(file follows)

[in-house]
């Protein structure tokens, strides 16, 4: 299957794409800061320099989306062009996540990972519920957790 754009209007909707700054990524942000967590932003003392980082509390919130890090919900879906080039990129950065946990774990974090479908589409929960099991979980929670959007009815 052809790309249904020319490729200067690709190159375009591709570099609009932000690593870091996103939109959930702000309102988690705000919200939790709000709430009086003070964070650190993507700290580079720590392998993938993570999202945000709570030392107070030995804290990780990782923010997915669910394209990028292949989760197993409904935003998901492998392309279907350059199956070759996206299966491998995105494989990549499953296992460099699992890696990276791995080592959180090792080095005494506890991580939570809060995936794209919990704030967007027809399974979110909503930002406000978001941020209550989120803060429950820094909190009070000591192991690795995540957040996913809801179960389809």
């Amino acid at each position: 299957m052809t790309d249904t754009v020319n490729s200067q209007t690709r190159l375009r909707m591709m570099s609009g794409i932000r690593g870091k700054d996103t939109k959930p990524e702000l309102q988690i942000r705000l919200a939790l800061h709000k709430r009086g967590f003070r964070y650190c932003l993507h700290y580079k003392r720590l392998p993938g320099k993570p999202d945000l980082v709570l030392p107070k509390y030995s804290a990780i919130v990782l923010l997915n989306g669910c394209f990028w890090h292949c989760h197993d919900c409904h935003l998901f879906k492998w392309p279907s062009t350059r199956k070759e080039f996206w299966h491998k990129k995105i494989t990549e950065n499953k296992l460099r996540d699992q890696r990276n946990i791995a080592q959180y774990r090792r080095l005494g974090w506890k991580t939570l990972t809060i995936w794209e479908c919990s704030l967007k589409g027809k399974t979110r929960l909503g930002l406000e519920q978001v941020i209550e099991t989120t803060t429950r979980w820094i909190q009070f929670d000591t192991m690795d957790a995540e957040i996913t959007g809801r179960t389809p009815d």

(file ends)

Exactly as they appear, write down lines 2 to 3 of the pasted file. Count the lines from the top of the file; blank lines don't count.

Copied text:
């Protein structure tokens, strides 16, 4: 299957794409800061320099989306062009996540990972519920957790 754009209007909707700054990524942000967590932003003392980082509390919130890090919900879906080039990129950065946990774990974090479908589409929960099991979980929670959007009815 052809790309249904020319490729200067690709190159375009591709570099609009932000690593870091996103939109959930702000309102988690705000919200939790709000709430009086003070964070650190993507700290580079720590392998993938993570999202945000709570030392107070030995804290990780990782923010997915669910394209990028292949989760197993409904935003998901492998392309279907350059199956070759996206299966491998995105494989990549499953296992460099699992890696990276791995080592959180090792080095005494506890991580939570809060995936794209919990704030967007027809399974979110909503930002406000978001941020209550989120803060429950820094909190009070000591192991690795995540957040996913809801179960389809």
């Amino acid at each position: 299957m052809t790309d249904t754009v020319n490729s200067q209007t690709r190159l375009r909707m591709m570099s609009g794409i932000r690593g870091k700054d996103t939109k959930p990524e702000l309102q988690i942000r705000l919200a939790l800061h709000k709430r009086g967590f003070r964070y650190c932003l993507h700290y580079k003392r720590l392998p993938g320099k993570p999202d945000l980082v709570l030392p107070k509390y030995s804290a990780i919130v990782l923010l997915n989306g669910c394209f990028w890090h292949c989760h197993d919900c409904h935003l998901f879906k492998w392309p279907s062009t350059r199956k070759e080039f996206w299966h491998k990129k995105i494989t990549e950065n499953k296992l460099r996540d699992q890696r990276n946990i791995a080592q959180y774990r090792r080095l005494g974090w506890k991580t939570l990972t809060i995936w794209e479908c919990s704030l967007k589409g027809k399974t979110r929960l909503g930002l406000e519920q978001v941020i209550e099991t989120t803060t429950r979980w820094i909190q009070f929670d000591t192991m690795d957790a995540e957040i996913t959007g809801r179960t389809p009815d």